As the first step, each question or user input is tagged with part-of-speech tags using a software tool set for text engineering. An example tool is GATE: a framework and graphical development environment for robust nlp tools and applications published by Cunningham, Maynard, Bonthcheva and Tabinan in Proceedings of the 40th ACL, 2002, incorporated herein by reference. An exemplary method then extracts the following binary syntactic features:
PRONOUN: The system determines whether the question or user input has a pronoun or not. There are several ways to do this and to analyze which entity the pronoun refers to. A preferable approach is to label whether a pronoun refers to an entity in the previous questions or in the current question. Currently available tools for anaphora resolution such as GATE, LingPipe and JavaRAP tend to use the nearest noun phrase as the referent for pronouns. Therefore, either currently available tools or proprietary tools are used to identify pronouns.
ProperNoun: The system will determine whether the question or user input has a proper noun or not. NOUN: The system will determine whether the question or user input has a noun or not. VERB: The system will determine whether the question has a verb or not. DefiniteNoun: if a question has a definite noun phrase that refers to an entity in previous question(s), the question is very likely to be a follow-up question. This feature may or may not be applied in practice in that is can introduce misleading information.
Next, the system computes the semantic similarity between two questions. The inventors modified De Boni and Manandhar's formula with a further normalization by the length of the questions as shown in formula (2).
This normalization has pros and cons. It removes the bias towards long sentences by eliminating the accumulating effect; but on the other hand, it might cause the system to miss a related question, for example, when two related sentences have only one key word in common. An optional idea is to feed the decision tree training both the normalized and non-normalized semantic similarity information and determine the outcome. In some cases, the normalized features have higher information gain in that they appear near the top levels of the learned tree.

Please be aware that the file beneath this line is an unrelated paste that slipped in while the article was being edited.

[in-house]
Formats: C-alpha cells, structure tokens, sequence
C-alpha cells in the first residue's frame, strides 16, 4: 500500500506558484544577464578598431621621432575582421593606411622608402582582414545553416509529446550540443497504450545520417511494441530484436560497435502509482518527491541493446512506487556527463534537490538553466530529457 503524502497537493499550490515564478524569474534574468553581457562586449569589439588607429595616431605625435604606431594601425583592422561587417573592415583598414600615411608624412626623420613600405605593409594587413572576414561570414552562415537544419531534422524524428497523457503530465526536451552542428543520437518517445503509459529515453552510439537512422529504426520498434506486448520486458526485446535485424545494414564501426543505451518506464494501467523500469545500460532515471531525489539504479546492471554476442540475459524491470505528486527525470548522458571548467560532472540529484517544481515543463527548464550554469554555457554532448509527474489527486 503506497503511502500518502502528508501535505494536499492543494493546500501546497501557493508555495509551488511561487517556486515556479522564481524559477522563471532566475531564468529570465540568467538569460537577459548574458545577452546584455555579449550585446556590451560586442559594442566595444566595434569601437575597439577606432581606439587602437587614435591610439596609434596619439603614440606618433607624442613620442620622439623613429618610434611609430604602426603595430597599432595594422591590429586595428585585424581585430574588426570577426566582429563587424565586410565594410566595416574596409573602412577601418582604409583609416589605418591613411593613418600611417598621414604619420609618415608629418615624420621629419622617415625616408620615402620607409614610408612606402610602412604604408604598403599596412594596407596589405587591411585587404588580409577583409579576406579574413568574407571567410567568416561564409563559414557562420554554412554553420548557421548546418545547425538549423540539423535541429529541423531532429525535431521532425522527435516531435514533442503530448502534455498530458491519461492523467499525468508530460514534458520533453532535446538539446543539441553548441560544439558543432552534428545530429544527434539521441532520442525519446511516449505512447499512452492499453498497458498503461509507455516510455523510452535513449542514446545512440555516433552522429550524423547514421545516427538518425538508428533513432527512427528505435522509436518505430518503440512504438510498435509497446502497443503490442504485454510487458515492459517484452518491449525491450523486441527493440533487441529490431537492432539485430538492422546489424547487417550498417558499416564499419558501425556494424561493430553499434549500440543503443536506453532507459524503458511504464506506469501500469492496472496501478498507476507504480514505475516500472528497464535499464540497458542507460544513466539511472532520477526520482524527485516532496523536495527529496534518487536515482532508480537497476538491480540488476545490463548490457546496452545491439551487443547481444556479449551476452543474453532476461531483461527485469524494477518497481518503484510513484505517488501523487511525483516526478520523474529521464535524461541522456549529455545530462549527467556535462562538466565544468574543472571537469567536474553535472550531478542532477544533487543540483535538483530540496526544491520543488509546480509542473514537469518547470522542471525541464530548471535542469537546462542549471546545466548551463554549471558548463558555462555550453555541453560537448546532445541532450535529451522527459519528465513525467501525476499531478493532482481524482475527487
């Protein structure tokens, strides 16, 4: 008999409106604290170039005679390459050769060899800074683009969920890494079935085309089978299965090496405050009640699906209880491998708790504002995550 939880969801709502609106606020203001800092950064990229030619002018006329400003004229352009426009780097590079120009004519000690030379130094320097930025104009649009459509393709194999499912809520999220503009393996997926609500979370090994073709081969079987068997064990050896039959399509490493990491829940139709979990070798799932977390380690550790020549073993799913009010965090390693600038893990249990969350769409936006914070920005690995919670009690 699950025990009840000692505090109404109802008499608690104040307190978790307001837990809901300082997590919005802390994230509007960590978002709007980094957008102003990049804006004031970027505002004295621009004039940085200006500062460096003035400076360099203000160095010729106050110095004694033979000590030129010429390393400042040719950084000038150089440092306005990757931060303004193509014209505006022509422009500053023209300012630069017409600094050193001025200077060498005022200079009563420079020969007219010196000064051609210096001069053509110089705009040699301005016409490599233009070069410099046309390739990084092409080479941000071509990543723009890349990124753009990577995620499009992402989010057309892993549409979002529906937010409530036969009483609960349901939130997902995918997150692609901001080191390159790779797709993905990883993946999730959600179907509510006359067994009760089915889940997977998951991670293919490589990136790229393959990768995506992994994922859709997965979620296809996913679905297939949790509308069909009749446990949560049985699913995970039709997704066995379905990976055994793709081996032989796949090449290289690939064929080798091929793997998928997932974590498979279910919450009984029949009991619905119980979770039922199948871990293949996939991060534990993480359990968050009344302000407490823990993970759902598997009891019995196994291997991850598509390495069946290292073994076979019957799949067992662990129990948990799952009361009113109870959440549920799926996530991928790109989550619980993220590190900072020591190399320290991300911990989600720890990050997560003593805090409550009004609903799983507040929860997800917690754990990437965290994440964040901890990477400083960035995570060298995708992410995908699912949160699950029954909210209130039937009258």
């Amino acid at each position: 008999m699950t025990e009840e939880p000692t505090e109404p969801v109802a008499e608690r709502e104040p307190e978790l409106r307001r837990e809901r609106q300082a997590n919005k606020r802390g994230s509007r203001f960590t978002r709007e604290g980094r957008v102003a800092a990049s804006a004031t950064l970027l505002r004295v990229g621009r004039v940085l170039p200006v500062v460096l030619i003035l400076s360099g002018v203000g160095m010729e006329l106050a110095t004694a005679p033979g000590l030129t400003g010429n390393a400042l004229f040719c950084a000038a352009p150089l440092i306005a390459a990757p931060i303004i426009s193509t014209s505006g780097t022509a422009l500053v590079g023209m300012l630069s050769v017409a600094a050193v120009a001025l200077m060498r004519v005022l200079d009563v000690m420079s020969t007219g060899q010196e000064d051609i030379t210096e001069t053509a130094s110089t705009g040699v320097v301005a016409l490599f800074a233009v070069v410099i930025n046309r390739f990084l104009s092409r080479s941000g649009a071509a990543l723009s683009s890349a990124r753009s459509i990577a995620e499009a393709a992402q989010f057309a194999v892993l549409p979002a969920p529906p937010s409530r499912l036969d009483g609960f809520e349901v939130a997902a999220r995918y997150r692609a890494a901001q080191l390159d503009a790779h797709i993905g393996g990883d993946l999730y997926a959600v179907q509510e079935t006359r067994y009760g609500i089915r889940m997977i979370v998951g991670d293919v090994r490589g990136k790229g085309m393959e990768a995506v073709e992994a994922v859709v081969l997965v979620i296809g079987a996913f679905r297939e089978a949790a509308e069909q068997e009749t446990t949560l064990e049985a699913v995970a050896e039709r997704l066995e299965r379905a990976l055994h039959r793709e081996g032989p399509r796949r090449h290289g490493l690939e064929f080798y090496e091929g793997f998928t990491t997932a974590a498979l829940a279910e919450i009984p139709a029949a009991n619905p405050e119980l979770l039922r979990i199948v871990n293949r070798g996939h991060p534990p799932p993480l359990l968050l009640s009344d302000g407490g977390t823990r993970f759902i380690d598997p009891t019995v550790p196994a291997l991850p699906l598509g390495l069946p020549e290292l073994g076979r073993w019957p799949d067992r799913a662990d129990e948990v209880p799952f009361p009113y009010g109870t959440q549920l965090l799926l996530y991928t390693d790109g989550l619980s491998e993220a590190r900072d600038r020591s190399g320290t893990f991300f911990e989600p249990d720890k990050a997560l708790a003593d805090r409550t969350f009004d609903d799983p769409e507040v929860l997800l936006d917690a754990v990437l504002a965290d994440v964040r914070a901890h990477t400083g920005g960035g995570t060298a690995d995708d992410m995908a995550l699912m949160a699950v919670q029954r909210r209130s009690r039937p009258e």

Formula (2) shows that sentence level similarity depends on word-word similarity. A variety of ways are known for measuring the semantic similarity or relatedness between two words (to be exact, word senses) based on WordNet. For example, the path (path) measure is the inverse of the shortest path length between two word senses in WordNet; the Wu and Palmer's (wup) measure (See, Wu and Palmer, “Verb semantics and lexical selection,” Proceedings of 32 ACL, 1994) is to find the most specific concept that two word senses share as ancestor (least common subsumer), and then scale the path length of this concept to the root note (supposed that there is a virtual root note in WordNet) by the sum of the path lengths of the individual word sense to the root node; the Lin's (lin) measure (Lin, “An information-theoretic definition of similarity,” Proceedings of the International Conference on Machine Learning, 1998) is based on information content, which is a corpus based measure of the specificity of a word; the Vector (vector) measure associates each word with a gloss vector and calculates the similarity of two words as the cosine between their gloss vectors. Any combination of these measure may be applied to contribute the best information to the task of relevancy recognition. Using the WordNet::Similarity tool from Pedersen et al. (2004), the computation of the four measures of path, wup, lin, and vector may be employed in decision tree training. WordNet::Similarity implements nine different measures of word similarity. The inventors preferably use the four described above because they return a value between 0 and 1, which is suitable for using formula (2) to calculate sentence similarity. Notice that the WordNet::Similarity implementation can only measure path, wup, and lin between two nouns or between two verbs, while it uses all the content words for the vector measure. The following semantic features are thus available: path_noun: sentence similarity is based on the nouns similarity using path measure. This is to filter out all other words but nouns from a sentence for measuring semantic similarity. path_verb: sentence similarity is based on the nontrivial verbs similarity using the path measure. Trivial verbs include “does, been, has, have, had, was, were, am, will, do, did, would, might, could, is, are, can, should, shall, being”. wup-noun: sentence similarity is based on the nouns similarity using the Wu and Palmer's measure. wup_verb: sentence similarity is based on the non-trivial verbs similarity using the Wu and Palmer's measure. lin_noun sentence similarity is based on the nouns similarity using the Lin's measure. lin_verb: sentence similarity is based on the nontrivial verbs similarity using the Lin's measure. vector: sentence similarity is based on all content words (nouns, verbs, and adjectives) similarity using the vector measure.